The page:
Medicare Physician Payment Reform Principles Call for a Rational Payment System
The Medicare physician payment system needs an overhaul to remedy financial instabilities impacting physician practices due to the pandemic, statutory payment cuts, lack of inflationary updates, and significant administrative burdens.
Under the Medicare Access and CHIP Reauthorization Act (MACRA) of 2015, physicians are in the middle of a six-year payment freeze. Adjusted for inflation in practice costs, Medicare physician payment declined 20% from 2001 to 2021; without an inflation-based update, the gap between frozen physician payment rates and rising inflation in medical practice costs will widen. The Medicare payment system is on an unsustainable path threatening patient access to physicians.
To define the goals of reform, the Society joined the American Medical Association (AMA) and 120 state medical and national specialty societies to endorse the Characteristics of a Rational Medicare Physician Payment System. Developed in collaboration with federation organizations, the principles call on Congress to:
- Provide financial stability through a baseline positive annual update reflecting inflation in practice costs, and eliminate, replace, or revise budget neutrality requirements to allow for appropriate changes in spending growth.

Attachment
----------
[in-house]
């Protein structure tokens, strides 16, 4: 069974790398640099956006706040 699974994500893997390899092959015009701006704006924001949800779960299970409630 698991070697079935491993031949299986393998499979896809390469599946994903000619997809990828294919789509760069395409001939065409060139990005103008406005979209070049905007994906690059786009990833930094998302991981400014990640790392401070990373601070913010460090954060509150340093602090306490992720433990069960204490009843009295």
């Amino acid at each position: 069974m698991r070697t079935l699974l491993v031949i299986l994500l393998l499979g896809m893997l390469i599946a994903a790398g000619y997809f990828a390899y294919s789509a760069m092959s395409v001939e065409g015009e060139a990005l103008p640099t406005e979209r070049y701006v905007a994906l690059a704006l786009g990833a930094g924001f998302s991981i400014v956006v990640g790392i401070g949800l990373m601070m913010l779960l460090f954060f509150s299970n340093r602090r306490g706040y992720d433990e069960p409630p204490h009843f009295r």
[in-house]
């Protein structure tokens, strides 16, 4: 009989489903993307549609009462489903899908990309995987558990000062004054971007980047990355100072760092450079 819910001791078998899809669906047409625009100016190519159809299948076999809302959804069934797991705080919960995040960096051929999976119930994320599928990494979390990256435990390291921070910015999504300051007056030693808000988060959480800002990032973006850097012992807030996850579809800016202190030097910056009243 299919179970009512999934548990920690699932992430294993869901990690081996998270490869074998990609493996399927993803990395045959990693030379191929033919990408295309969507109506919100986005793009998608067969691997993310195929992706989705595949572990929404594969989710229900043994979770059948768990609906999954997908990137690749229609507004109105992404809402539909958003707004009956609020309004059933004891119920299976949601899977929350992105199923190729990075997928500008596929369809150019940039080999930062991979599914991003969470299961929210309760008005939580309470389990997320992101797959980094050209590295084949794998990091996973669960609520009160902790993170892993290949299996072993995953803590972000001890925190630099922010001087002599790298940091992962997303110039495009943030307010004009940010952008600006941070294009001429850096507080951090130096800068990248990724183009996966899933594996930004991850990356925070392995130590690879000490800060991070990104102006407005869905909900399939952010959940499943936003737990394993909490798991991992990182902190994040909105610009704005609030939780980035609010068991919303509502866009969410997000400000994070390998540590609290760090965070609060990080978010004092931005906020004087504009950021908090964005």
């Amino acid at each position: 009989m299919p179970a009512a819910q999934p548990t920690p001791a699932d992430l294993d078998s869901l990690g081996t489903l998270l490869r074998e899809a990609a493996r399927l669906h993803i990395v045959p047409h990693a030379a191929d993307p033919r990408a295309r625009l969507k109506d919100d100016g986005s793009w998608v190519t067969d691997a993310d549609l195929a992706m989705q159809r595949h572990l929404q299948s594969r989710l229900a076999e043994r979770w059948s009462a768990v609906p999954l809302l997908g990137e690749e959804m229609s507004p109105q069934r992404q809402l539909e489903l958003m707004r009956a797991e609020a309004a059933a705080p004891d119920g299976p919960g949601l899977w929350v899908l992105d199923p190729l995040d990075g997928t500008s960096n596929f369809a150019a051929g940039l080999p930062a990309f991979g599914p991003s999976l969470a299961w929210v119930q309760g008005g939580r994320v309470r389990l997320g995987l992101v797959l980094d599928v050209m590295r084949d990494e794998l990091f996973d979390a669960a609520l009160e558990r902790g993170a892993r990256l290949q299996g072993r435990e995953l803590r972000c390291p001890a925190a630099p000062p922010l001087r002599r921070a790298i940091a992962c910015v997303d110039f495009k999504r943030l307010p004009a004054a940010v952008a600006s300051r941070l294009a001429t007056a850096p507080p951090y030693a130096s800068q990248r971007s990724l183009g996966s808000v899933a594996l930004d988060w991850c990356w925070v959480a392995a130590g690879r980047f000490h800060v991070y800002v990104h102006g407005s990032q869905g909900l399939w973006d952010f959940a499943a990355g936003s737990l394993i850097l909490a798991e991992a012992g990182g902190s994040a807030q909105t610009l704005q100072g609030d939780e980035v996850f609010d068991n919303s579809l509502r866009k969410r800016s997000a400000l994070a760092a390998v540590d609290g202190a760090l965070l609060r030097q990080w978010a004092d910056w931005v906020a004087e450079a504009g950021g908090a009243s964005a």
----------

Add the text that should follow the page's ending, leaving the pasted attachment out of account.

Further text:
- Reward the value of care provided to patients and encourage innovation, so practices and systems can be redesigned and continuously refined to provide high-value care and include historically non-covered services that improve care for all or a specific subset of patients, as well as for higher-risk and higher-cost populations.
- Advance health equity and reduce disparities. Payment model innovations should be risk-adjusted and recognize physicians’ contributions to reducing health disparities, addressing social drivers of care and tackling health inequities. Physicians need support as they care for historically marginalized, higher-risk, hard to reach, or sicker populations.